Image Source: hajo via NRC.
VICE recently reported (below) that North Korea is making billions of dollars by sending its forced labour pool to work in Poland and other European countries. If you follow VICE, you know that North Korea is one of Shane Smith's favourite subjects. I have previously blogged about his coverage, here. VICE's report drew from earlier articles in the Dutch media, NRC (11 February 2016), and Reuters (26 April 2016). I was struck by the North Korean Monopoly illustration that appears in the VICE video, reproduced from the NRC report, and the implication that North Korea's totalitarian family dictatorship and weird communists are exporting forced labour around the world as a capitalist commodity. Reuters maintained that the money earned by North Korean forced labour in the seemingly humanitarian European Union was funding the North Korean nuclear weapons and missile programme:
"[T]here is arguably a strong link between North Korean human rights infringements and something that is happening in the EU today. Preliminary research shows that several hundred, possibly thousands, of North Korean workers are hired with legal work permits, but under often illegal circumstances, in EU member states. These states include Poland, Malta and others. The companies hiring North Koreans include those involved in shipyards, construction, manufacturing and agriculture. Details about these companies will be included in a forthcoming report later this year. Once workers are issued these permits, it is not clear what happens after they arrive in the EU.Funds earned by North Korean laborers working in the EU under what appear to be conditions of forced labor a[re] sent to Pyongyang enable the missile-launching posturing we are now witnessing. Effectively, this means that action to address North Korea’s dire human rights situation could be intimately connected to efforts to fight its threat to regional security."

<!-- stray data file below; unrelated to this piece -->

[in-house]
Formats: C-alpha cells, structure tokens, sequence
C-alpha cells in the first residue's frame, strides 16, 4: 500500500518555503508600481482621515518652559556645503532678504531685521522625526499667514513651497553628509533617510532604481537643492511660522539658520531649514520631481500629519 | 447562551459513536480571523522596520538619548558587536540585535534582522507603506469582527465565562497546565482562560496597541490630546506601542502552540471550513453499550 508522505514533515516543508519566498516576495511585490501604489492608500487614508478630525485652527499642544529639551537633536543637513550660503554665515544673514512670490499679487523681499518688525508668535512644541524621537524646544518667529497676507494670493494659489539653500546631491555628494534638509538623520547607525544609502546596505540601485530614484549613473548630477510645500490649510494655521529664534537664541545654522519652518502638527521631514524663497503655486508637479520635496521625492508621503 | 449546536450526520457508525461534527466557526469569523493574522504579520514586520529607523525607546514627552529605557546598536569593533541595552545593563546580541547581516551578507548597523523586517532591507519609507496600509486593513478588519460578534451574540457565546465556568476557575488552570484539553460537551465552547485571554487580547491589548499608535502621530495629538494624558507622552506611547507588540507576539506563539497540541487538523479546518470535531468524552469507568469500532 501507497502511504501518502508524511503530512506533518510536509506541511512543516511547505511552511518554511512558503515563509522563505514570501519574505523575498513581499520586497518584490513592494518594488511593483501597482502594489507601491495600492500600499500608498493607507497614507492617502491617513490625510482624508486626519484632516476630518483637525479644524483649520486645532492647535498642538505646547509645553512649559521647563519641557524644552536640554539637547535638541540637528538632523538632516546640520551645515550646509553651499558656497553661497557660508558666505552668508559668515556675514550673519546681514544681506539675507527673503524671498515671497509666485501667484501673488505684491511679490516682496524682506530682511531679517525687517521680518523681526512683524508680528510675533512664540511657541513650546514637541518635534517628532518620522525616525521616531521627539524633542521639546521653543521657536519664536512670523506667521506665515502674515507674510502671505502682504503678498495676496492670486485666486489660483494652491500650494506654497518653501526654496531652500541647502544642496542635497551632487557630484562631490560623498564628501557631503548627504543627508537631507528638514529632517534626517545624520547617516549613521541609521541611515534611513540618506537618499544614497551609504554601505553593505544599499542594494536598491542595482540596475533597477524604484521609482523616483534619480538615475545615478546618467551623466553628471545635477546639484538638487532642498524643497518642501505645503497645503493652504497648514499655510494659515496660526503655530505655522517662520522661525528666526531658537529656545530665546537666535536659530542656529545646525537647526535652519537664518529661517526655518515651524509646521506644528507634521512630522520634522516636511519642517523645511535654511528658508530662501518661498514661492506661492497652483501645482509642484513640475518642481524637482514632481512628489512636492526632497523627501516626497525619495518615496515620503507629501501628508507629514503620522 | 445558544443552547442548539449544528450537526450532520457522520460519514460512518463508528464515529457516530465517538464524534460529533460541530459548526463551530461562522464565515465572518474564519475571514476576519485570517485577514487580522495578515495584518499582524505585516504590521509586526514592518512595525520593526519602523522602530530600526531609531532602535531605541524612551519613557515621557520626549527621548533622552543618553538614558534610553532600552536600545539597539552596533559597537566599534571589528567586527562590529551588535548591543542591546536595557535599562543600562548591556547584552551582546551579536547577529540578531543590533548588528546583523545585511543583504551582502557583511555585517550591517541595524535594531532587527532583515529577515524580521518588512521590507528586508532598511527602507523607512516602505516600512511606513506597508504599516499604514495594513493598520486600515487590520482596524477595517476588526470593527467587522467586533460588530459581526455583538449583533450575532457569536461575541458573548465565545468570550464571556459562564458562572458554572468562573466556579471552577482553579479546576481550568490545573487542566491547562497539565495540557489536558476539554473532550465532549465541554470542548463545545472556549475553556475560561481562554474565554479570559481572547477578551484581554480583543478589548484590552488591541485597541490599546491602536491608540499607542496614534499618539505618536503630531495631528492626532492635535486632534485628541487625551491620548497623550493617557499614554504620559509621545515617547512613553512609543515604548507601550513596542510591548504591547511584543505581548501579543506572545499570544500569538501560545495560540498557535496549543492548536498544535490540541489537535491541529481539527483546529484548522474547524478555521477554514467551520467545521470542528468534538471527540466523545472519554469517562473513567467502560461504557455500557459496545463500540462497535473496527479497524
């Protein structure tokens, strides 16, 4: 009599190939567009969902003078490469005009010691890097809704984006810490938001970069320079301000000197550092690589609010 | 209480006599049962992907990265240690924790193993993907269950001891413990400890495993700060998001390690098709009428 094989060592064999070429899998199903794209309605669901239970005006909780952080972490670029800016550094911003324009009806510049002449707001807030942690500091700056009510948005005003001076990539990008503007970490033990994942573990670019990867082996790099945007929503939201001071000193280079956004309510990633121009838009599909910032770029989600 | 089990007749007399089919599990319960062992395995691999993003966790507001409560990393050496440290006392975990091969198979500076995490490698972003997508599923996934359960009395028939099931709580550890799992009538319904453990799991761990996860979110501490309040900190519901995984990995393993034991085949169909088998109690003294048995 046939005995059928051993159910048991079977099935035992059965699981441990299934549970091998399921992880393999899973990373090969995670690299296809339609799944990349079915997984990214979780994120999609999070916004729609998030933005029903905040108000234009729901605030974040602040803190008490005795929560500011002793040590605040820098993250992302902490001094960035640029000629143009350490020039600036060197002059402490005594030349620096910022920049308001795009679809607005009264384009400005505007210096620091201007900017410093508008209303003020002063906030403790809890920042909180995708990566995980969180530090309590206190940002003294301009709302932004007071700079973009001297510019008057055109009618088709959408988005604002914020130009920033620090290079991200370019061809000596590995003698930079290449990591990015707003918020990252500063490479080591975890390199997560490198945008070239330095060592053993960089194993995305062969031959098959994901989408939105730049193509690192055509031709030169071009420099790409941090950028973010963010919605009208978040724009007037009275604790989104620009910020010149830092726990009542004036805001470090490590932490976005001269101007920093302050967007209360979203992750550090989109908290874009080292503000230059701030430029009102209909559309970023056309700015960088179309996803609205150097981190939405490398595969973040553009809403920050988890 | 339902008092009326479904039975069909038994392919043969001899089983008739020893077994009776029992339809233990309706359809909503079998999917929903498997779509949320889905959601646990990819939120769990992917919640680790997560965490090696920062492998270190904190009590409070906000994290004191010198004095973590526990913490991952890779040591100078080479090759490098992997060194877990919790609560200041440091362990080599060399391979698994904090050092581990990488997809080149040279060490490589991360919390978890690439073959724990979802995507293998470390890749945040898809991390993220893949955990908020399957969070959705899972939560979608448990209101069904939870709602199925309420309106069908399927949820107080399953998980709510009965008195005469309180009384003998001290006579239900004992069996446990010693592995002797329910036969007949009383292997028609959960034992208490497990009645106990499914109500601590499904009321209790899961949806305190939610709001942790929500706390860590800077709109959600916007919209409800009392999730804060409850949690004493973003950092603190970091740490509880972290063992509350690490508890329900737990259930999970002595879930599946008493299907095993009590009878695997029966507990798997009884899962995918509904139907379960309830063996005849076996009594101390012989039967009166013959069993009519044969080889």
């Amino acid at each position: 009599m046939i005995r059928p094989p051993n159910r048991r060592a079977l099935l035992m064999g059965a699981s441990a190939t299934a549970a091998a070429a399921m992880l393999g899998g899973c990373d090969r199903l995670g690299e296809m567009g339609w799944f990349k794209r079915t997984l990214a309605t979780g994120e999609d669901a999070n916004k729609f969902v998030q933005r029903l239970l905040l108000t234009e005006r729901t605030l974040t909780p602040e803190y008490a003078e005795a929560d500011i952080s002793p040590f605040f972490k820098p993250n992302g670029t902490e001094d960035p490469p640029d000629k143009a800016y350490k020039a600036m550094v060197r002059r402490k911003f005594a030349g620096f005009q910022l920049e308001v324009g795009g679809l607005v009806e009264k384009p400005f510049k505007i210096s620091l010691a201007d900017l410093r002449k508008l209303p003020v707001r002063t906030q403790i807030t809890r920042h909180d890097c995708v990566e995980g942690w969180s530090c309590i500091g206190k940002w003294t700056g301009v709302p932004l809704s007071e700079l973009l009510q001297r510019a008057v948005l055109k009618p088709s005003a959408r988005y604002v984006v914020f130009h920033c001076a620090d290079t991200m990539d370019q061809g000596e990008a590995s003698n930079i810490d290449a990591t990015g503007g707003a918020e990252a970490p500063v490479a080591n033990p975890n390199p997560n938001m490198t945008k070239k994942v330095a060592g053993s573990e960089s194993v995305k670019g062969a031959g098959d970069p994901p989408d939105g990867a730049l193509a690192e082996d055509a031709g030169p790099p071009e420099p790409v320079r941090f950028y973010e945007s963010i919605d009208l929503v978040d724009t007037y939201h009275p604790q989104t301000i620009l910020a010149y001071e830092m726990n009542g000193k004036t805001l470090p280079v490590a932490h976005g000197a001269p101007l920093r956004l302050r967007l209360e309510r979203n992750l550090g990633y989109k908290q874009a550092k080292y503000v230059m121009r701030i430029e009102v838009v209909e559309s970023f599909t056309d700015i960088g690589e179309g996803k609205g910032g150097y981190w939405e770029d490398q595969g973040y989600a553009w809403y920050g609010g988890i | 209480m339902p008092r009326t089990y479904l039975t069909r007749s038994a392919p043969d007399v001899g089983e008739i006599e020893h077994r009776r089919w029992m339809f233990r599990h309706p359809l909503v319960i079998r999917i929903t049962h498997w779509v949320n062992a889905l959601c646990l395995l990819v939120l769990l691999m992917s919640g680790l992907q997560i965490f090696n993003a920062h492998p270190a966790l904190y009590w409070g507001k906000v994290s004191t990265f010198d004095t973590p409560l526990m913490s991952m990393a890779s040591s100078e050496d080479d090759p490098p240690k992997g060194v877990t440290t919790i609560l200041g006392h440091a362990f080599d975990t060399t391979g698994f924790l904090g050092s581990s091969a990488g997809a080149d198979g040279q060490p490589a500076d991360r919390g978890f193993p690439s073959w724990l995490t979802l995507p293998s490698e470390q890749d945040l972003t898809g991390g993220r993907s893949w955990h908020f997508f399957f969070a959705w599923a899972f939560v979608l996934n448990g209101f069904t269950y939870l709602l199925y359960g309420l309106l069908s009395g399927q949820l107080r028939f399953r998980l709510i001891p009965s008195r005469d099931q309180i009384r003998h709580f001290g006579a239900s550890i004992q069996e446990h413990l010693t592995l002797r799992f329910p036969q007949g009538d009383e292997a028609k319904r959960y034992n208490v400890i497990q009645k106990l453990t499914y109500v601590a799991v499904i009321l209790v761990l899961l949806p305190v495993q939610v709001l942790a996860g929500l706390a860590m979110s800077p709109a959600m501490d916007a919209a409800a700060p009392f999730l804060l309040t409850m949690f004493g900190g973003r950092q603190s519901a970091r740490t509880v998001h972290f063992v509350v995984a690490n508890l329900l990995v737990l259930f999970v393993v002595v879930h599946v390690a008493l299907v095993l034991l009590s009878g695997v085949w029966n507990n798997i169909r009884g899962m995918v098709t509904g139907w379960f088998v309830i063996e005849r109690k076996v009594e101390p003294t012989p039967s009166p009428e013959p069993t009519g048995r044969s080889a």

"Cash for Kim: North Korean Forced Laborers in Poland," VICE (31 May 2016). Video Source: Youtube.
The NRC cartoon of Kim Jong-un's Monopoly board made me return to the game itself, to understand what it means to combine authoritarian control, popular wealth and power, socialism, and capitalism. The recent recession proved that central failings of the current economic system include rampant investment arising from mesmerized manipulations of financial technologies; technological change outpacing the productive capacity of the old working system, even when that system is globalized; and blind faith in progress and endless growth, leading to a denial of natural economic ups and downs. When confronted with a bust, current progressive economic theory tries to brute force the system into a state of fake prosperity, fake growth, and fake progress until natural prosperity returns, regardless of how the natural system responds.